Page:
state and the economy. it is a big part of mesa, arizona. i go on trade delegations to new mexico and try to bolster that, to the contrary of talking trash about mexico in trying to figure out how to make it more difficult to trade with them, so the renegotiation of nafta, we're hoping we could spin that in a positive way. i think,so using -- hopefully, it will create some appetite for the administration to want to shine a positive light on things. we are on the cusp of announcing , relativegs in mesa to trade with mexico, so we choose to look at it in a positive way and use it as an opportunity to highlight how well things are going with mexico and the positive impact it has with states like arizona.
>> i would echo that. city of new orleans, a port city, from the mouth of the river, new orleans, one of the biggest ports in the world, trade is important to us. new orleans is an international city. we are watching that carefully. i think the president has his rhetoric might have gotten in front of constructive negotiations, and we hope that we have them. i think all of us recognize that the country should do a better job making sure things are fair. they'll do a better job of reconnecting people who may be losing jobs with job training to new jobs the economy is going you douce, but, again, not have to throw the baby out with the fy forecast aspersions. there is a way for smart and constructive people are sharp elbows, to get at the table and make a deal that works for everybody. but trade is the lifeblood of a
lot of jobs, and we hope the administration is open-minded about it. transpacific partnership -- >> official positions in favor of the tpp and nafta. >> one and five jobs in south carolina are attributed will to -- direct investment in the country. our city, people from 200 different countries speak 90 different languages in addition to playing some serious basketball, football and , baseball. the school of business, the university of south carolina, has the number one business program in the united states, as well. we are definitely very interested in all issues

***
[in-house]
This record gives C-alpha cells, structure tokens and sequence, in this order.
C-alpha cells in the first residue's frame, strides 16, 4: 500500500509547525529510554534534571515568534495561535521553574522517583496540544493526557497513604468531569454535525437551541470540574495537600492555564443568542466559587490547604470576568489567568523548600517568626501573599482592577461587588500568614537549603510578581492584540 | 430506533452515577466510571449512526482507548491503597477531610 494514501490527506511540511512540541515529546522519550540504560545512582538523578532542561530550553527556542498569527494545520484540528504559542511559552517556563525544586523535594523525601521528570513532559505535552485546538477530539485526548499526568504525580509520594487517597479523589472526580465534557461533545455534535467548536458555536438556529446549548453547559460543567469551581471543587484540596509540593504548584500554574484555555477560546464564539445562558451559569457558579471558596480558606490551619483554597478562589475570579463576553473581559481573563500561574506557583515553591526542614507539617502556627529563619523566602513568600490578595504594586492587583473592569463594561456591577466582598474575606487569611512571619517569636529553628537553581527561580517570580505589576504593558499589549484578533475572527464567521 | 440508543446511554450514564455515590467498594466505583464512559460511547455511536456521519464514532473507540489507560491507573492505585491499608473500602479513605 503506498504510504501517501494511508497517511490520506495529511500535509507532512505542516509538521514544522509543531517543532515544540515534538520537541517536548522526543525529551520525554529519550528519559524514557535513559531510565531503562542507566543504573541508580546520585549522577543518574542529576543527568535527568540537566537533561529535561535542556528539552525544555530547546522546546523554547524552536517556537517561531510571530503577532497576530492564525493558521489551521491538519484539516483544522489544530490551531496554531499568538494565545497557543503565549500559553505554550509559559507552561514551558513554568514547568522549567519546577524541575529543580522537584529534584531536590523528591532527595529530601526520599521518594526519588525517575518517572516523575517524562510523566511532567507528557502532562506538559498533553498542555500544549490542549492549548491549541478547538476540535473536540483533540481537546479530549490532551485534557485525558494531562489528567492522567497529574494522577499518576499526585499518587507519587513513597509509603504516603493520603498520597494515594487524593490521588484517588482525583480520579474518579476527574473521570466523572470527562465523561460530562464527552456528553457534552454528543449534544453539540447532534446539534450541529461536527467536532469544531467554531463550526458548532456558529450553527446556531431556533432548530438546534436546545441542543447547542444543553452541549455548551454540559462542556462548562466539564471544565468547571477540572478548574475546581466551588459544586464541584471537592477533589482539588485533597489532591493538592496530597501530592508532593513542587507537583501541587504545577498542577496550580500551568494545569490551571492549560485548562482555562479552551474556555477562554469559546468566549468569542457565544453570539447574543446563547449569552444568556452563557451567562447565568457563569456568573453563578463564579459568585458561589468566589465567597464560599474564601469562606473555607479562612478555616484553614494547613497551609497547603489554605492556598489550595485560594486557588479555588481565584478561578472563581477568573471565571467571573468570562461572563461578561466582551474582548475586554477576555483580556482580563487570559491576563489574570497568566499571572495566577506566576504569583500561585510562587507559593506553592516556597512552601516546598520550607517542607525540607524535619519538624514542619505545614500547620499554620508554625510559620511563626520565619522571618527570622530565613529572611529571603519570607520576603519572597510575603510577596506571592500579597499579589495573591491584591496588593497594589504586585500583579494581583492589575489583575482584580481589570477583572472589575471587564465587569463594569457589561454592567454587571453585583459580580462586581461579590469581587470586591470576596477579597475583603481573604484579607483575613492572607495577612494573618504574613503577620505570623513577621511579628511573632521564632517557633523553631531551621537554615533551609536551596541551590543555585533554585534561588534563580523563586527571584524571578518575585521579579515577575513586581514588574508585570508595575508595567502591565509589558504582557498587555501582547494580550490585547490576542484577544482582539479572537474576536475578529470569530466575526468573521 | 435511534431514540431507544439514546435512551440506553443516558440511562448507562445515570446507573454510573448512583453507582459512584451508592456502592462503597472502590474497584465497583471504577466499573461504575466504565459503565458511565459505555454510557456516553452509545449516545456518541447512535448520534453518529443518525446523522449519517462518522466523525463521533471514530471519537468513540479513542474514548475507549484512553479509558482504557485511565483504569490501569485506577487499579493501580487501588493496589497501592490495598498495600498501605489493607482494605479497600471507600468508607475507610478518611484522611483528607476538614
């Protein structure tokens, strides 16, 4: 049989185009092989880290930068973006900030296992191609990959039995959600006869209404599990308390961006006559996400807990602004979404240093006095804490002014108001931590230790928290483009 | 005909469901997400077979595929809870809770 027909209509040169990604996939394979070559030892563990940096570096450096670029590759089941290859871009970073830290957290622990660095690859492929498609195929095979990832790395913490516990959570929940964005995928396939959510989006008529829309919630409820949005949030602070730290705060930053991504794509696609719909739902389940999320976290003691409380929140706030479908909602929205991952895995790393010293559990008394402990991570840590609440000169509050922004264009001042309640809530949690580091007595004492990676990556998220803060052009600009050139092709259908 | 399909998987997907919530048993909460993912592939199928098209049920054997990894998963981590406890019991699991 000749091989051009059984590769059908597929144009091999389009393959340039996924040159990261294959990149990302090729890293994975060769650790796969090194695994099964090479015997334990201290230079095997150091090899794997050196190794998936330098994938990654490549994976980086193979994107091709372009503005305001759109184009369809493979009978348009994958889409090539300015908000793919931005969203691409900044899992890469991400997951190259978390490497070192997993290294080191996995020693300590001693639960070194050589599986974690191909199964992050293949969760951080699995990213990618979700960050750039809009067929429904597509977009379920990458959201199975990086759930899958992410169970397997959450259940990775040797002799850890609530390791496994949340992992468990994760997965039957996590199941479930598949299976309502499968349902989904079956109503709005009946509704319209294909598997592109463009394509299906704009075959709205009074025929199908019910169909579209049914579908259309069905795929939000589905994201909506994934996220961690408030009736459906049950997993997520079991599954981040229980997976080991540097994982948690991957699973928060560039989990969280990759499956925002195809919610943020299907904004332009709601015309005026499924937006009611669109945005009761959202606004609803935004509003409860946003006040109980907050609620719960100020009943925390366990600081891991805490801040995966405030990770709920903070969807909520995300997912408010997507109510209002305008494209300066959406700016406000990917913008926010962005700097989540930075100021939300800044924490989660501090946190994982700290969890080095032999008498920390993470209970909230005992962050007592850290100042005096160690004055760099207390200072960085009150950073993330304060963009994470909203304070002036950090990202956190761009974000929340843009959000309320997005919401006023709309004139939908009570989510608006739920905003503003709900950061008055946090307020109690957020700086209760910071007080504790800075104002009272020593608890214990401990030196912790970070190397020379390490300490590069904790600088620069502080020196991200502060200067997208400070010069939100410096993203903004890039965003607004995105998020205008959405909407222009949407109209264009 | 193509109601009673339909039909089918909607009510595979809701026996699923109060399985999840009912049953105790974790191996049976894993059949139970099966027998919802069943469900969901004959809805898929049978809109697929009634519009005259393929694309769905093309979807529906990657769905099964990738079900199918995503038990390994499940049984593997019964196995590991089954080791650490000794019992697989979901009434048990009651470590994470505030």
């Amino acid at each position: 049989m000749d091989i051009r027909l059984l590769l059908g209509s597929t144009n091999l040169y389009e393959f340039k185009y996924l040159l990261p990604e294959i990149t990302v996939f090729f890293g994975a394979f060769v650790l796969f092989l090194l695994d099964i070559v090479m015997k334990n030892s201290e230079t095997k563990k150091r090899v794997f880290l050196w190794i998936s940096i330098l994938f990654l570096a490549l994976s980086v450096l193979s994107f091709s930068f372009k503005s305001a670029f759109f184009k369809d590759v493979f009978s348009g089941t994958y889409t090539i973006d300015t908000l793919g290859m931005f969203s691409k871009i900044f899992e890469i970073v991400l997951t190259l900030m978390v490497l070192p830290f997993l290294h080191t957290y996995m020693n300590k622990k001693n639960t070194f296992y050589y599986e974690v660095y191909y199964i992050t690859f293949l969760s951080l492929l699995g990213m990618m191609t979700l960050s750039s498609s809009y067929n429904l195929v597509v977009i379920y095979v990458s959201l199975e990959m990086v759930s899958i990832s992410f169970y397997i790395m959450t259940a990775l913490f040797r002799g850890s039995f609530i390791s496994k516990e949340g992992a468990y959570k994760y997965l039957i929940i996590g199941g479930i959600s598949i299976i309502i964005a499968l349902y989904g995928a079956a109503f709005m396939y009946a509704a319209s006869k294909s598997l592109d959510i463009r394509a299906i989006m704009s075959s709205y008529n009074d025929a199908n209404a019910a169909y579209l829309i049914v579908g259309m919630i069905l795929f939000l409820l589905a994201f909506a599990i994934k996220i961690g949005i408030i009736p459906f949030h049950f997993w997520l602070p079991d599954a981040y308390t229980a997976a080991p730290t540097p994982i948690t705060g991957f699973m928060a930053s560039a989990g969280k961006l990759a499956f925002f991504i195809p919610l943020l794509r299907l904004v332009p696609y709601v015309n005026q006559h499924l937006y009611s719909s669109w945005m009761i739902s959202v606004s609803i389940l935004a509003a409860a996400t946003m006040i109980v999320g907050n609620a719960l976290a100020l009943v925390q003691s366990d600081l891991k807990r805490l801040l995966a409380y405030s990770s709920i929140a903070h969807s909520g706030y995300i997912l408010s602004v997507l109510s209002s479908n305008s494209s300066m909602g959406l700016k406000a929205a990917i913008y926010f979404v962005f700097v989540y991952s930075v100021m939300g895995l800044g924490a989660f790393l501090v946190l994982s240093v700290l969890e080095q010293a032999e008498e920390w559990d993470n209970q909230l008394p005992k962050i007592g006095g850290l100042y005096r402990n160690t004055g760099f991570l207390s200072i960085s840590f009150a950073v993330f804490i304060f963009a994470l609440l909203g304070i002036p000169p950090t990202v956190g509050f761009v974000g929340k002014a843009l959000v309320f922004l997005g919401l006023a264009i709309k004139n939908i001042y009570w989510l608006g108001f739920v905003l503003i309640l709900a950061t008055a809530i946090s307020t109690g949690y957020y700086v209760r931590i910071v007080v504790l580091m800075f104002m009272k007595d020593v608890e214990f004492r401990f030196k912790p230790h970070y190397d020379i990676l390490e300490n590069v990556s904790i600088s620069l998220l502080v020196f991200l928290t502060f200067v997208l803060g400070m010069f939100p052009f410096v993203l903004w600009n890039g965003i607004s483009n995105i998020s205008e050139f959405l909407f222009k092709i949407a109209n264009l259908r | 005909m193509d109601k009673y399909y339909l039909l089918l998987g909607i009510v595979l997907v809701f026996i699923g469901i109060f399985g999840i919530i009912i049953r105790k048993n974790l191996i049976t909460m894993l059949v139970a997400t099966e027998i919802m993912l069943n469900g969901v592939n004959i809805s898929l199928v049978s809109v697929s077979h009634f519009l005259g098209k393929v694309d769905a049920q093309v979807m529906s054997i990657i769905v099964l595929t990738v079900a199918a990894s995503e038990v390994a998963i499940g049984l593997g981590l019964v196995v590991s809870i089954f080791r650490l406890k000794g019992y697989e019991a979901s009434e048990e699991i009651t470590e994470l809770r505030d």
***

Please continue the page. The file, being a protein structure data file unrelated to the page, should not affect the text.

regarding international trade , and we are going to continue to be a voice on these issues. the newsmagazine. i was told the oldest person in the room just called on the youngest person in the room. >> thank you. i want to go to the topic of sanctuary cities. theacting secretary said at white house press briefing that when they failed to honor detainers, it affects the ability to protect public safety and carry out its mission. most work with us, but many do not, and that is where criminal aliens flourish. what is your reaction to the statement, and will you cooperate with ice? >> first of all, just wrong about that. i am not aware of any mayor or any police department that releases violent criminals on the streets of america. irrespective of the immigration
status, our police departments every day where crime is manifesting itself are out there every day aggressively making , sure the streets of america are safe. and so, as mayor benjamin said we actually had two very long , meetings. theink the gentleman was in room, where we were asking the department of justice and the department of homeland security to give us clear direction so we , could police constitutionally. there is something called the due process clause, and there are things called warrants. our police chiefs have been engaging with them, and that type of rhetoric is not helpful especially from that podium. we are here and present. we continue to dialogue to give them as much help and assistance we can as it is constitutional , and we do not rip the community apart. to be clear about this, our number one priority is taking violent criminals, especially those people in gangs off of the , streets.